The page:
Issue: 06/12/2013December 2013

Steak-ing Claim in the New Central

Edited by IPP Fergus Fung; source: www.womguide.com

It doesn’t ‘just so happen’ that Central has a bunch of new restaurants. For decades the central district has been the food hub where some of the best restaurants and new concepts have blossomed, from local favorites to Internationally acclaimed, from simple DaiPaiDongs to fine dining. The restaurant scene is expanding, and so is Central itself. In the next few weeks, let WOM lead the way so you can eat through the new Central. We start our journey with steaks.

Hidden at the Soho end of Peel Street is a brand new steakhouse opened and operated by the team who brought a taste of other cuisines including Vietnamese and Spanish food to Hong Kong. It is the French Steak Frites’ turn to delight diners with a simple menu.

Under the playful decor with reminiscence of Parisian city landscapes and paintings of its landmarks in the dining room, we find a cozy space for this eatery’s French offerings. There is nothing complex about the restaurant’s menu, which is an all-or-nothing $258 menu for a green salad with walnuts, as well as an order of Steak and French fries served alongside a special homemade sauce.

The meal begins with crusty French bread served with butter. Truth be told the bread is ok but still it is a nice addition to enjoy with the salad.

The salad features a handful of mixed greens, embellished with chopped walnuts and dressed with a mustard vinaigrette. The tartness from the dressing contrasts with the richness from walnuts, while the crisp greens get the appetite ready for the steak and fries to come.

Steaks here are USDA Prime Ribeye steak from grassfed cows of Nebraska. Diners are first served two-thirds of their portioned steaks on a plate with French Fries, while the other one third are kept warm. The steak is best served medium or medium rare, with a good brown crust on the outside and quivers lightly with pinkness within. The Fries are deep fried until golden and crisp throughout. The special homemade sauce is served alongside to accompany the Fries, which can be just as satisfying and addictive to be consumed on their own.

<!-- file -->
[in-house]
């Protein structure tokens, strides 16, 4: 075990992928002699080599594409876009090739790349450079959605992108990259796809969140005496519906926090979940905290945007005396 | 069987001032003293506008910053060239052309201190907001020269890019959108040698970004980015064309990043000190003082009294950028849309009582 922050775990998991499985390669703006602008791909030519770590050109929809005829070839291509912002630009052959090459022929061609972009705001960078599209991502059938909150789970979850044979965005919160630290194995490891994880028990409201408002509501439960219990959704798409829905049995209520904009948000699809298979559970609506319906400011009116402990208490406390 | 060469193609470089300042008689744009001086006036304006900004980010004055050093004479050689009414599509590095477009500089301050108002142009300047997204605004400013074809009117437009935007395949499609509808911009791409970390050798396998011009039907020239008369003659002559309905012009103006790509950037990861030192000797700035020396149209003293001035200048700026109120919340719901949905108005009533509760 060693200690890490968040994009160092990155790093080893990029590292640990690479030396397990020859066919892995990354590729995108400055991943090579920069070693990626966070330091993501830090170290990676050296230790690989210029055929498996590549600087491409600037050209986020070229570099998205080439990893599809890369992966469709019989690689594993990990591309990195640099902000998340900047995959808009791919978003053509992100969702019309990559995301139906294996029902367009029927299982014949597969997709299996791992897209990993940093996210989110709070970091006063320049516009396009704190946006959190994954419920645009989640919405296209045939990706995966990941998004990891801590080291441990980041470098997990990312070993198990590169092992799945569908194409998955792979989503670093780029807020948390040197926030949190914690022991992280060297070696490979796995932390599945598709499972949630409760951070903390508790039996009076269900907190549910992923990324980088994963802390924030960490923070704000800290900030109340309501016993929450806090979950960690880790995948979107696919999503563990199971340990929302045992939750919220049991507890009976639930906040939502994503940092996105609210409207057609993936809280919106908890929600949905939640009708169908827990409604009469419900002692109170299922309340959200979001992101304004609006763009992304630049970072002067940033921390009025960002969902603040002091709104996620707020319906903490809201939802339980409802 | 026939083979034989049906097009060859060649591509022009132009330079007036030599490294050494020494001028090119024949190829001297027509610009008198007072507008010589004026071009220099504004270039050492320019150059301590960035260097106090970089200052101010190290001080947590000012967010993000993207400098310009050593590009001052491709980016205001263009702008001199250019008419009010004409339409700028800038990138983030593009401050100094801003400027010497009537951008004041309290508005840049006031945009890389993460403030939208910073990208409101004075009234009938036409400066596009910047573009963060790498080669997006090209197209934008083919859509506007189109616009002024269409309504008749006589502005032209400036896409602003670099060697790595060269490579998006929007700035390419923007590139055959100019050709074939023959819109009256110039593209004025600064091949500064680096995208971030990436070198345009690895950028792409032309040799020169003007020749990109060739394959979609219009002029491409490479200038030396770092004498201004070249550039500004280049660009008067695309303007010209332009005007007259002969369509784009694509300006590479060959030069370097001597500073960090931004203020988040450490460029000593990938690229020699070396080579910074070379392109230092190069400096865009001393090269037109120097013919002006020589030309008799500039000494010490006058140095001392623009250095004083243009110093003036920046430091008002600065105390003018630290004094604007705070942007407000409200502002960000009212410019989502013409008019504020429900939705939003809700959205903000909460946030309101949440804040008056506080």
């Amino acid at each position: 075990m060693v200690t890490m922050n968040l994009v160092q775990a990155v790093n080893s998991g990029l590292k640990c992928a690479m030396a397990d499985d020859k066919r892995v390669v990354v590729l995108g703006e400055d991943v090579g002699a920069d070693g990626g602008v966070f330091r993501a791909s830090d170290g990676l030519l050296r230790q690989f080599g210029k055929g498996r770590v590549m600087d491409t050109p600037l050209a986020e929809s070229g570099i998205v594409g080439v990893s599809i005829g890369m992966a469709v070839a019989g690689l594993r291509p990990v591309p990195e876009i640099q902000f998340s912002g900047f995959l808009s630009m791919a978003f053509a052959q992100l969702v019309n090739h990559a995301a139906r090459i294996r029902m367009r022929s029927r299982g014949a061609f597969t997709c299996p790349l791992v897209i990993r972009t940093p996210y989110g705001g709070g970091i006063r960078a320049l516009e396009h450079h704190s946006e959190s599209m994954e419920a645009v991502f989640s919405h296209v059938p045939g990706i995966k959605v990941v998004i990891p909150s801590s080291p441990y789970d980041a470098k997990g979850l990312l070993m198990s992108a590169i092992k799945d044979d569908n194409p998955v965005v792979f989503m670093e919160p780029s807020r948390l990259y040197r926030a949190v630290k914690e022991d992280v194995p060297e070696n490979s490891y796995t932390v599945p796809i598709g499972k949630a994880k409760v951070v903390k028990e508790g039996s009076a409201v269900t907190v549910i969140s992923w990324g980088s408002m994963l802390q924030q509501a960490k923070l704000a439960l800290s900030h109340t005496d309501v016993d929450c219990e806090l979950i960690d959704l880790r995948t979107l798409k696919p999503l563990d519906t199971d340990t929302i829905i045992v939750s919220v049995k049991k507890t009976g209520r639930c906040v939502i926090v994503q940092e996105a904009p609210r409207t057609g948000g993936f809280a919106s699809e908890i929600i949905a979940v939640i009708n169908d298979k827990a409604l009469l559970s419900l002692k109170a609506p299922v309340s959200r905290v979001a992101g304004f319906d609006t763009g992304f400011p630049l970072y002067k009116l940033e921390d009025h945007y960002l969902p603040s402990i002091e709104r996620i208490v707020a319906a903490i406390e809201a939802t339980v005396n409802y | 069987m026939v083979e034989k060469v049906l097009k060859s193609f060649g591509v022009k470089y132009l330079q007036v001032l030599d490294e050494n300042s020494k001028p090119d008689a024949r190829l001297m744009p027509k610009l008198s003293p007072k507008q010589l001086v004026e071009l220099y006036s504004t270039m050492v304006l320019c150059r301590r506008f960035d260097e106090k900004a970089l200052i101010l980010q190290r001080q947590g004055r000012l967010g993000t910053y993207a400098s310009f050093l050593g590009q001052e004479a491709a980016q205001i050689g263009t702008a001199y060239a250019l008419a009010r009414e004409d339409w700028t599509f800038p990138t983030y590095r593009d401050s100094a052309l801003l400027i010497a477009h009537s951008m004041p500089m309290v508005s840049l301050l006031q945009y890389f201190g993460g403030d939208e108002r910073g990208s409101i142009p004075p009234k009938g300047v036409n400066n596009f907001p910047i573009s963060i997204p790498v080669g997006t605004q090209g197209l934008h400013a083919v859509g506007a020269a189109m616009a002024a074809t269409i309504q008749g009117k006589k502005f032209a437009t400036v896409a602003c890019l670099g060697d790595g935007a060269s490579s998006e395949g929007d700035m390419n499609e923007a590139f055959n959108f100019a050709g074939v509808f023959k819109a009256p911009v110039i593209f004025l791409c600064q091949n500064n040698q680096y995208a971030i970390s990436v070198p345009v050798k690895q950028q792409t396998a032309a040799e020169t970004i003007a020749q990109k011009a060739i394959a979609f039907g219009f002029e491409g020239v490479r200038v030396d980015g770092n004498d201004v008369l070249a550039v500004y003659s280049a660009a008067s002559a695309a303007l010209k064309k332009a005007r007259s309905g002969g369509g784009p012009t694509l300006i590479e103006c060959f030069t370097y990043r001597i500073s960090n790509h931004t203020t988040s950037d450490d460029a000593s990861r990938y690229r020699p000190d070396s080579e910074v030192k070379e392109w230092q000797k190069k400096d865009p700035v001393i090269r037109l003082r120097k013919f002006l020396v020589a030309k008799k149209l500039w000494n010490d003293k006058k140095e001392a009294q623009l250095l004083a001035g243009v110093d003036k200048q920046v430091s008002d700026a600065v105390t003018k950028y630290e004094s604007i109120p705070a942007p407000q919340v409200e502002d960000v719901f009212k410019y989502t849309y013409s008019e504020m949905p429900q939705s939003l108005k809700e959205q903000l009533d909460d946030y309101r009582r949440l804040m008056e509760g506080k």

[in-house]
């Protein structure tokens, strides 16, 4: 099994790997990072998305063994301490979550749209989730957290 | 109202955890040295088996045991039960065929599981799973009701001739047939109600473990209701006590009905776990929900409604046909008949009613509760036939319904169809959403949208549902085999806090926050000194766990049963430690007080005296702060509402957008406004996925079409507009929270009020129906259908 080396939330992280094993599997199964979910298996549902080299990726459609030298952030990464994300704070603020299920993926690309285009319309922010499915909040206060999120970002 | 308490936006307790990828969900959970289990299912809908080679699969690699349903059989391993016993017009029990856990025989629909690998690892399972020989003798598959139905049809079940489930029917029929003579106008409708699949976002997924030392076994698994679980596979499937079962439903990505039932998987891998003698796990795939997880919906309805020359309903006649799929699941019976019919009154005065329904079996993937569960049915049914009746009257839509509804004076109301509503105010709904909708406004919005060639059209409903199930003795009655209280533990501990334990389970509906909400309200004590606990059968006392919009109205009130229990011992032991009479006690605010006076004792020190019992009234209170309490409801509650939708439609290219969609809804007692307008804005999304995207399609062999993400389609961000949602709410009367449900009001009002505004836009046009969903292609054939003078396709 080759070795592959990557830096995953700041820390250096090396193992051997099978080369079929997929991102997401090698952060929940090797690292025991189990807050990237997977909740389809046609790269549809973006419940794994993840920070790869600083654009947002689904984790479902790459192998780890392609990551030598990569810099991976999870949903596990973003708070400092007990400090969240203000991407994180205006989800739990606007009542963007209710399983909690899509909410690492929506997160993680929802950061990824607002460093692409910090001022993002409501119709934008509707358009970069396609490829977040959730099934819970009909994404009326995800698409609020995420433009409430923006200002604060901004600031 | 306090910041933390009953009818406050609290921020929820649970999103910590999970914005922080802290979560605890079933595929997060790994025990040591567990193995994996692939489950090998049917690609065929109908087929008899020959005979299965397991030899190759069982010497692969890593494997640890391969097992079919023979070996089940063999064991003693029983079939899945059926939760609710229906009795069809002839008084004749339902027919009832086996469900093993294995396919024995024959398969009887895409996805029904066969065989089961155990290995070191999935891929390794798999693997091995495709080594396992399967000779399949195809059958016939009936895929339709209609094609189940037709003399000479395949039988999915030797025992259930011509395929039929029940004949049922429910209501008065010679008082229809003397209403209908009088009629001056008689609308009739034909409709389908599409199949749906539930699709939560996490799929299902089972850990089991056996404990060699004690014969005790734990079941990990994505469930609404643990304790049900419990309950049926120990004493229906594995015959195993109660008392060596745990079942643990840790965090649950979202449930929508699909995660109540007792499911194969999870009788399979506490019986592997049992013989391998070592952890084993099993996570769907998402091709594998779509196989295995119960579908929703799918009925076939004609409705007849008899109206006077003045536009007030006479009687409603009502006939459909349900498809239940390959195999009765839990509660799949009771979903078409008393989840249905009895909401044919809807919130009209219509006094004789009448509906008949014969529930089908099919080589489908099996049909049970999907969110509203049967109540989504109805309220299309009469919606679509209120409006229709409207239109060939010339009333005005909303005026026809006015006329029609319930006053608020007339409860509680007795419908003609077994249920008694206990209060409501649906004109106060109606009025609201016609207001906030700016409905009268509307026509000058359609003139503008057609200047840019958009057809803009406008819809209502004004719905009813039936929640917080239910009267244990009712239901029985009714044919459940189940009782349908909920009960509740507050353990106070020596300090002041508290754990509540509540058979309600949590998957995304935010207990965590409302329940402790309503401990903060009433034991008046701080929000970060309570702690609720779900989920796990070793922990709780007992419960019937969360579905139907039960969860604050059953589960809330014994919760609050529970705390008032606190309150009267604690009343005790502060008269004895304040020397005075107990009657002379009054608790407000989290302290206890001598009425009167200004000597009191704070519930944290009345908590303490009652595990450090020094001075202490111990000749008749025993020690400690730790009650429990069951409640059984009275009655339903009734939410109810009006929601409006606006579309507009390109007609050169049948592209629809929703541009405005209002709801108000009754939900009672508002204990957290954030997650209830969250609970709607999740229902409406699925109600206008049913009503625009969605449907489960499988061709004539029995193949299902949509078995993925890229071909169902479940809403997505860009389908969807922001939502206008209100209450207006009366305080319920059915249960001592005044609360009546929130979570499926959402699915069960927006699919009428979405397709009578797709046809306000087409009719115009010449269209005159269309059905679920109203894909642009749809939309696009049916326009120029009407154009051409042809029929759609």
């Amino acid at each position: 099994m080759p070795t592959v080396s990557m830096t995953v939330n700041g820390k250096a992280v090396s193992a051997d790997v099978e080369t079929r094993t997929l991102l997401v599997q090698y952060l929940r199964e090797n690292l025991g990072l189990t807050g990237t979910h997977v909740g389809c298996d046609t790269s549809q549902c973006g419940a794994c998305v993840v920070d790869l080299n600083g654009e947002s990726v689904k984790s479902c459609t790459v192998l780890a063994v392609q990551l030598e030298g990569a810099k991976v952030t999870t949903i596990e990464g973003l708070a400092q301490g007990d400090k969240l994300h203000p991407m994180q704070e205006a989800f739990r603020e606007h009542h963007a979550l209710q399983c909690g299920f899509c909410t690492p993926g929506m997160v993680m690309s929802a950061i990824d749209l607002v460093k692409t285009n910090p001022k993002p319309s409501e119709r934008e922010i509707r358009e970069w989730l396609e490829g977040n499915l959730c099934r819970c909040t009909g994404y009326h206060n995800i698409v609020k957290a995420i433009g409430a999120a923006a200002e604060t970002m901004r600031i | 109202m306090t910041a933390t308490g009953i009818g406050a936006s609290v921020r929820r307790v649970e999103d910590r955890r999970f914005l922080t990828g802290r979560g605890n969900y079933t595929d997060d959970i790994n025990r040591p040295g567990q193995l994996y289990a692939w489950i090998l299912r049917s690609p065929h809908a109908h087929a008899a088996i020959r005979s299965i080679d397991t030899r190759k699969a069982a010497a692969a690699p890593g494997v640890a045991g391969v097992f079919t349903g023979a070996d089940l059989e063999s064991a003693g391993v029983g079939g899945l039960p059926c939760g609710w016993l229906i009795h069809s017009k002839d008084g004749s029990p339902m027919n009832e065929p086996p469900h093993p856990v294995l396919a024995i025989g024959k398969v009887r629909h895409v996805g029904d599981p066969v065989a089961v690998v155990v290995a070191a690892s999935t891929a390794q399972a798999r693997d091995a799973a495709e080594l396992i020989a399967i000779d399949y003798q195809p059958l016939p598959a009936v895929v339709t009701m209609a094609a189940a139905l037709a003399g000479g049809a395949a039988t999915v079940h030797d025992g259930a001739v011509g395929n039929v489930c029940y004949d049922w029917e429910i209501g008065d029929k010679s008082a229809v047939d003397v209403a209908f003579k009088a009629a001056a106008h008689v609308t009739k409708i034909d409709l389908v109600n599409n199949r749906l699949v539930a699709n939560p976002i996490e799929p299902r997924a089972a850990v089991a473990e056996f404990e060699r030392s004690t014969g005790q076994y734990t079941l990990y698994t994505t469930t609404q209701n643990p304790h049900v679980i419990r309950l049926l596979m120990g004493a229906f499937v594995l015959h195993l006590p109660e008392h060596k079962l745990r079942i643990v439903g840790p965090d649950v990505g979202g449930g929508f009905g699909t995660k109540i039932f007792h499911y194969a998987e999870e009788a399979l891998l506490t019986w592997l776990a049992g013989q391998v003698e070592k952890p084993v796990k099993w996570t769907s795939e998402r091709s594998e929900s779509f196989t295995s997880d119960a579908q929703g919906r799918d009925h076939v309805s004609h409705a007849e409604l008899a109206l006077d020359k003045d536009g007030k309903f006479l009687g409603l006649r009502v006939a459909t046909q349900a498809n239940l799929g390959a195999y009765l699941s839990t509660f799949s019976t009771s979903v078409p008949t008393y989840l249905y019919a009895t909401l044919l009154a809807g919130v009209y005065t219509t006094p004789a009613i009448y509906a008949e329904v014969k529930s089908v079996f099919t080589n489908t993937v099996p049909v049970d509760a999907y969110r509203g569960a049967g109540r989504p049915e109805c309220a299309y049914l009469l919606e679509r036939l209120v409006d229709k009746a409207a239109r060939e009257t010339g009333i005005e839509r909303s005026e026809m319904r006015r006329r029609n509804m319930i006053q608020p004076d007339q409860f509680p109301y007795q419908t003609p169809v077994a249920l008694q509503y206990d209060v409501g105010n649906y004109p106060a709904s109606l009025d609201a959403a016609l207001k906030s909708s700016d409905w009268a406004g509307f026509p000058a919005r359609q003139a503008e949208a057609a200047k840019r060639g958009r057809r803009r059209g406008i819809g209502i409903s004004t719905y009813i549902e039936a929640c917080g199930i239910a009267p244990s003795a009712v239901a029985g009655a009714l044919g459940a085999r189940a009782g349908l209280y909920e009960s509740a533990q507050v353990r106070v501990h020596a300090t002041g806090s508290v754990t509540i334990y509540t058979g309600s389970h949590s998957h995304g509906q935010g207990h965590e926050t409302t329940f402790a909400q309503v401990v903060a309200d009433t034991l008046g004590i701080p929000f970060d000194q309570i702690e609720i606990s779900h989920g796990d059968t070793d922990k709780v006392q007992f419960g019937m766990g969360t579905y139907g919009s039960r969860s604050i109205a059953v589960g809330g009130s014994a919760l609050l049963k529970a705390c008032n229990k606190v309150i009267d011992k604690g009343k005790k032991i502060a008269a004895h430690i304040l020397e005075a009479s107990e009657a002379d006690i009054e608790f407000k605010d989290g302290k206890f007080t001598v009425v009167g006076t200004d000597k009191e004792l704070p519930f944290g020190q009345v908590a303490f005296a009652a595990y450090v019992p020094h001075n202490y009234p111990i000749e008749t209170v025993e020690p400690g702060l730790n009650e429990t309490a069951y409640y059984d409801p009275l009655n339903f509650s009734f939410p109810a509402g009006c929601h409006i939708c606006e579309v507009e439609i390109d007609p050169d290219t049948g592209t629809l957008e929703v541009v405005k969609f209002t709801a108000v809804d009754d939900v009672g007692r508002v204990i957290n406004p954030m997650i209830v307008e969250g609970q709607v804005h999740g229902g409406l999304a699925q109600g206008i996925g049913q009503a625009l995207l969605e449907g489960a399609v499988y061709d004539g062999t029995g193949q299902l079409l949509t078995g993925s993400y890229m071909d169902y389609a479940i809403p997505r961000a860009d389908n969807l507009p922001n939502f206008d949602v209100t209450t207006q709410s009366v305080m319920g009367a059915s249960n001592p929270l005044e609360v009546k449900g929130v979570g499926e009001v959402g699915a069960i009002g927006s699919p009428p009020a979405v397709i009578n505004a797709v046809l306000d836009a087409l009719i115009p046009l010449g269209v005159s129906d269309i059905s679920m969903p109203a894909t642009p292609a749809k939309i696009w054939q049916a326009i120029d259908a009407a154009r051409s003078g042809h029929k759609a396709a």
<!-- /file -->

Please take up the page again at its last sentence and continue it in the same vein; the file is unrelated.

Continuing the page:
It may be unseemly to say that in this steakhouse the pastry chef may have more items to cook than the chef in charge of savory items (steak frites only). Desserts are presented on a cart which is pushed towards each table as diners can order their own at an additional cost.

Dessert Portions are generally meant for sharing. The varieties of desserts served are decidedly French, with signatures such as “Oeufs a la Neige” (Eggs in Snow), also known to many as “Floating Islands”. These poached meringues are served with a sweet custard. We had more luck with them than other more technically demanding pastries such as mille-feuille, Saint-Honore and Baba au Rhum. An alternative would be to drink your dessert, as a selection of cocktails can mark a sweet ending to a satisfying Steak Frites dinner.

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